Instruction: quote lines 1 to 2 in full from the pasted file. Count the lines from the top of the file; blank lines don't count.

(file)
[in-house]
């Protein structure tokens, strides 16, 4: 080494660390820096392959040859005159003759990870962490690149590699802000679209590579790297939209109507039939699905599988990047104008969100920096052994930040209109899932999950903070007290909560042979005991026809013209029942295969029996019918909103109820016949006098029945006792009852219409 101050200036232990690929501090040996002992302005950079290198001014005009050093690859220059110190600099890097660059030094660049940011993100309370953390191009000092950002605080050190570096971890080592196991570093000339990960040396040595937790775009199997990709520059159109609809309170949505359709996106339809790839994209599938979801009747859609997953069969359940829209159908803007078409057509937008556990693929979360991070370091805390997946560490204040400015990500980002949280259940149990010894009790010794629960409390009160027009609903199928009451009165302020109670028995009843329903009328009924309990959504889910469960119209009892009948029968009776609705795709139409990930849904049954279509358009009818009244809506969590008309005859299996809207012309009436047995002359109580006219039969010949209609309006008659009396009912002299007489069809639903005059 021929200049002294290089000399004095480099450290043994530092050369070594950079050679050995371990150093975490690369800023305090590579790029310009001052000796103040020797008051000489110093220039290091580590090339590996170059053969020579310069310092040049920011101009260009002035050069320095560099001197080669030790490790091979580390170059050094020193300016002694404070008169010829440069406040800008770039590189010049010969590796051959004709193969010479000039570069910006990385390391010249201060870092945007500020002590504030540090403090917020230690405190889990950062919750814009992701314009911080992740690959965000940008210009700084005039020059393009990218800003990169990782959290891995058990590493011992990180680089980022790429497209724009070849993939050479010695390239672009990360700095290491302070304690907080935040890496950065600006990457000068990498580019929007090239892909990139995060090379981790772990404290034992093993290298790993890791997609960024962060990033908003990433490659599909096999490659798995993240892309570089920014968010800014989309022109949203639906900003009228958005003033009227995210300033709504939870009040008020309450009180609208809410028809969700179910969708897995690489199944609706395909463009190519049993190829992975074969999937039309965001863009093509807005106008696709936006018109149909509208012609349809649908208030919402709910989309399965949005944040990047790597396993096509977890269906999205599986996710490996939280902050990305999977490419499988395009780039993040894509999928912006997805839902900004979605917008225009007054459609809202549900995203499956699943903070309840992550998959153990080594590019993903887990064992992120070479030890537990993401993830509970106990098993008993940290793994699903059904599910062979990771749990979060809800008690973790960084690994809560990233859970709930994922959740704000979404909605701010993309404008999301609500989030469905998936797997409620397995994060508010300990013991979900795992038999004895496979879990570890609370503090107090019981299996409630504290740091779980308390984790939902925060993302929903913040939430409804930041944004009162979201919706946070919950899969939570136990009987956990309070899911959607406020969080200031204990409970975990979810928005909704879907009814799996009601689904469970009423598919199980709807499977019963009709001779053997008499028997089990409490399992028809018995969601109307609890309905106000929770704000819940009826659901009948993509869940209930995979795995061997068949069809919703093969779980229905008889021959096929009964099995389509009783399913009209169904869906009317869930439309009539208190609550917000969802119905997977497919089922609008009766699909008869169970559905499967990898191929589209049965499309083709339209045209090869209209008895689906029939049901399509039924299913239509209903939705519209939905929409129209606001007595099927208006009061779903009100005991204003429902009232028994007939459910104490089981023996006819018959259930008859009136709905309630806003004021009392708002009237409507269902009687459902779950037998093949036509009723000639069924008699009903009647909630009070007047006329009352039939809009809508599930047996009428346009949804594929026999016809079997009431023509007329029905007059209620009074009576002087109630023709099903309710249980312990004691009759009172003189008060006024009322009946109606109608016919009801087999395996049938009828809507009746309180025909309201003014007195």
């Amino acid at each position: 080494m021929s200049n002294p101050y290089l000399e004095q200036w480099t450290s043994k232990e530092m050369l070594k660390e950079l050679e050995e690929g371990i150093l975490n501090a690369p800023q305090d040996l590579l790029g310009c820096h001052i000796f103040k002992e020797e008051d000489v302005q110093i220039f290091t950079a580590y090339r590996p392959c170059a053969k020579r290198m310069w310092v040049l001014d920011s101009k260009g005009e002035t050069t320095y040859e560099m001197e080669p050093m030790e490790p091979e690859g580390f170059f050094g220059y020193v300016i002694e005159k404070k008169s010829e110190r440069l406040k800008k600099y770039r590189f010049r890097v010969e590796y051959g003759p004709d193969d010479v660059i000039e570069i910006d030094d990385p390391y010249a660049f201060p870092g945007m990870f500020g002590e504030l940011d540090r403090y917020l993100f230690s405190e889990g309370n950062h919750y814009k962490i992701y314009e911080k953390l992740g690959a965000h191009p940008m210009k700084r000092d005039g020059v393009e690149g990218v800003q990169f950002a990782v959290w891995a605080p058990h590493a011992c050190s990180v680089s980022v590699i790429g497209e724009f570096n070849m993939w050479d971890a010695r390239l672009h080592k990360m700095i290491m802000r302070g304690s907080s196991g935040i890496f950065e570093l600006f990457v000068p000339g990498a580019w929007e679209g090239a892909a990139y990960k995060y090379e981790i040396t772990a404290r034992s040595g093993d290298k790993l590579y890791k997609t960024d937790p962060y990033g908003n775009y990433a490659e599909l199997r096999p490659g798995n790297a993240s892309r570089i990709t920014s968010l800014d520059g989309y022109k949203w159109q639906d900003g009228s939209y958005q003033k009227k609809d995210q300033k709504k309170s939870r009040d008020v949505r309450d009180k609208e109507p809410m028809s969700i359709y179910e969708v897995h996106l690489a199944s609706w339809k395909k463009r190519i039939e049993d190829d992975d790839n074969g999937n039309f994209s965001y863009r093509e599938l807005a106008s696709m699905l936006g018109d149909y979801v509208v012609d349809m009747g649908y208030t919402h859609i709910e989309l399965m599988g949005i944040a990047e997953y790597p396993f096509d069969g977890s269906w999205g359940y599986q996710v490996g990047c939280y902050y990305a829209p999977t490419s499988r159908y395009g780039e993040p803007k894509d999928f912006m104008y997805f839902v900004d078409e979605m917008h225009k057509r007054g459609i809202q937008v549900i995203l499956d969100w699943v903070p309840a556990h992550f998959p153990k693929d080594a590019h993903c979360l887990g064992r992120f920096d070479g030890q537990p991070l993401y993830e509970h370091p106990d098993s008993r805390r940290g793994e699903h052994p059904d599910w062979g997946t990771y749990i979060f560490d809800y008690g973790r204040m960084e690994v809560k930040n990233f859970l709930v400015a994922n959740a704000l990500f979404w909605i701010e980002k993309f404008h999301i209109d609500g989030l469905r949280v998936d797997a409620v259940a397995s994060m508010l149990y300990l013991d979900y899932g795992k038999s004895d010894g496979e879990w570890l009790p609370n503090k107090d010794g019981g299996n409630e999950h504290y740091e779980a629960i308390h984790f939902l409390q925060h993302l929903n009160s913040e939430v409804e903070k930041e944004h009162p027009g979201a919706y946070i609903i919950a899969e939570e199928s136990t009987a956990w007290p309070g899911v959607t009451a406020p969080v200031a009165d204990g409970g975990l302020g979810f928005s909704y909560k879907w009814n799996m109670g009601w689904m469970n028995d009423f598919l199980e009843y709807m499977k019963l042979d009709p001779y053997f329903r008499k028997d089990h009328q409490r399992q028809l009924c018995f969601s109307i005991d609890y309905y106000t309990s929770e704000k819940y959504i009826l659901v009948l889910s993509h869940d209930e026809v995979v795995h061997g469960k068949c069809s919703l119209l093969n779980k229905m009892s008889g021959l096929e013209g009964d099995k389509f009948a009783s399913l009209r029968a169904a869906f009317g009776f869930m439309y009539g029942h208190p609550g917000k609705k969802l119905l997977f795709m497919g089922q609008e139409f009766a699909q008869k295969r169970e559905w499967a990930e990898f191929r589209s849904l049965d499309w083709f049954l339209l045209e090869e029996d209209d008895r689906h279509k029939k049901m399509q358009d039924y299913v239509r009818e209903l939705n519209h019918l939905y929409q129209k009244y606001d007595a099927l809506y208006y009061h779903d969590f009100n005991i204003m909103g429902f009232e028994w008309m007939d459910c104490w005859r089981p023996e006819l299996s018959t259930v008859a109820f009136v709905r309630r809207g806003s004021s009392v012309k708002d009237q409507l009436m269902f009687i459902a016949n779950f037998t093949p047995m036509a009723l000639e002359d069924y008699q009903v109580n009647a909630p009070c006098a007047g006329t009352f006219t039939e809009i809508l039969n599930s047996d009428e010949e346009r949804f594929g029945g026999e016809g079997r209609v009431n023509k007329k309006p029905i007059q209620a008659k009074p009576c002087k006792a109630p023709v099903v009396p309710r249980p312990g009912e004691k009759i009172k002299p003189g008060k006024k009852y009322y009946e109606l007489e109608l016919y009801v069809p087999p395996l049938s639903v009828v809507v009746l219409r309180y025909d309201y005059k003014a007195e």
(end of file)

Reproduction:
[in-house]
């Protein structure tokens, strides 16, 4: 080494660390820096392959040859005159003759990870962490690149590699802000679209590579790297939209109507039939699905599988990047104008969100920096052994930040209109899932999950903070007290909560042979005991026809013209029942295969029996019918909103109820016949006098029945006792009852219409 101050200036232990690929501090040996002992302005950079290198001014005009050093690859220059110190600099890097660059030094660049940011993100309370953390191009000092950002605080050190570096971890080592196991570093000339990960040396040595937790775009199997990709520059159109609809309170949505359709996106339809790839994209599938979801009747859609997953069969359940829209159908803007078409057509937008556990693929979360991070370091805390997946560490204040400015990500980002949280259940149990010894009790010794629960409390009160027009609903199928009451009165302020109670028995009843329903009328009924309990959504889910469960119209009892009948029968009776609705795709139409990930849904049954279509358009009818009244809506969590008309005859299996809207012309009436047995002359109580006219039969010949209609309006008659009396009912002299007489069809639903005059 021929200049002294290089000399004095480099450290043994530092050369070594950079050679050995371990150093975490690369800023305090590579790029310009001052000796103040020797008051000489110093220039290091580590090339590996170059053969020579310069310092040049920011101009260009002035050069320095560099001197080669030790490790091979580390170059050094020193300016002694404070008169010829440069406040800008770039590189010049010969590796051959004709193969010479000039570069910006990385390391010249201060870092945007500020002590504030540090403090917020230690405190889990950062919750814009992701314009911080992740690959965000940008210009700084005039020059393009990218800003990169990782959290891995058990590493011992990180680089980022790429497209724009070849993939050479010695390239672009990360700095290491302070304690907080935040890496950065600006990457000068990498580019929007090239892909990139995060090379981790772990404290034992093993290298790993890791997609960024962060990033908003990433490659599909096999490659798995993240892309570089920014968010800014989309022109949203639906900003009228958005003033009227995210300033709504939870009040008020309450009180609208809410028809969700179910969708897995690489199944609706395909463009190519049993190829992975074969999937039309965001863009093509807005106008696709936006018109149909509208012609349809649908208030919402709910989309399965949005944040990047790597396993096509977890269906999205599986996710490996939280902050990305999977490419499988395009780039993040894509999928912006997805839902900004979605917008225009007054459609809202549900995203499956699943903070309840992550998959153990080594590019993903887990064992992120070479030890537990993401993830509970106990098993008993940290793994699903059904599910062979990771749990979060809800008690973790960084690994809560990233859970709930994922959740704000979404909605701010993309404008999301609500989030469905998936797997409620397995994060508010300990013991979900795992038999004895496979879990570890609370503090107090019981299996409630504290740091779980308390984790939902925060993302929903913040939430409804930041944004009162979201919706946070919950899969939570136990009987956990309070899911959607406020969080200031204990409970975990979810928005909704879907009814799996009601689904469970009423598919199980709807499977019963009709001779053997008499028997089990409490399992028809018995969601109307609890309905106000929770704000819940009826659901009948993509869940209930995979795995061997068949069809919703093969779980229905008889021959096929009964099995389509009783399913009209169904869906009317869930439309009539208190609550917000969802119905997977497919089922609008009766699909008869169970559905499967990898191929589209049965499309083709339209045209090869209209008895689906029939049901399509039924299913239509209903939705519209939905929409129209606001007595099927208006009061779903009100005991204003429902009232028994007939459910104490089981023996006819018959259930008859009136709905309630806003004021009392708002009237409507269902009687459902779950037998093949036509009723000639069924008699009903009647909630009070007047006329009352039939809009809508599930047996009428346009949804594929026999016809079997009431023509007329029905007059209620009074009576002087109630023709099903309710249980312990004691009759009172003189008060006024009322009946109606109608016919009801087999395996049938009828809507009746309180025909309201003014007195």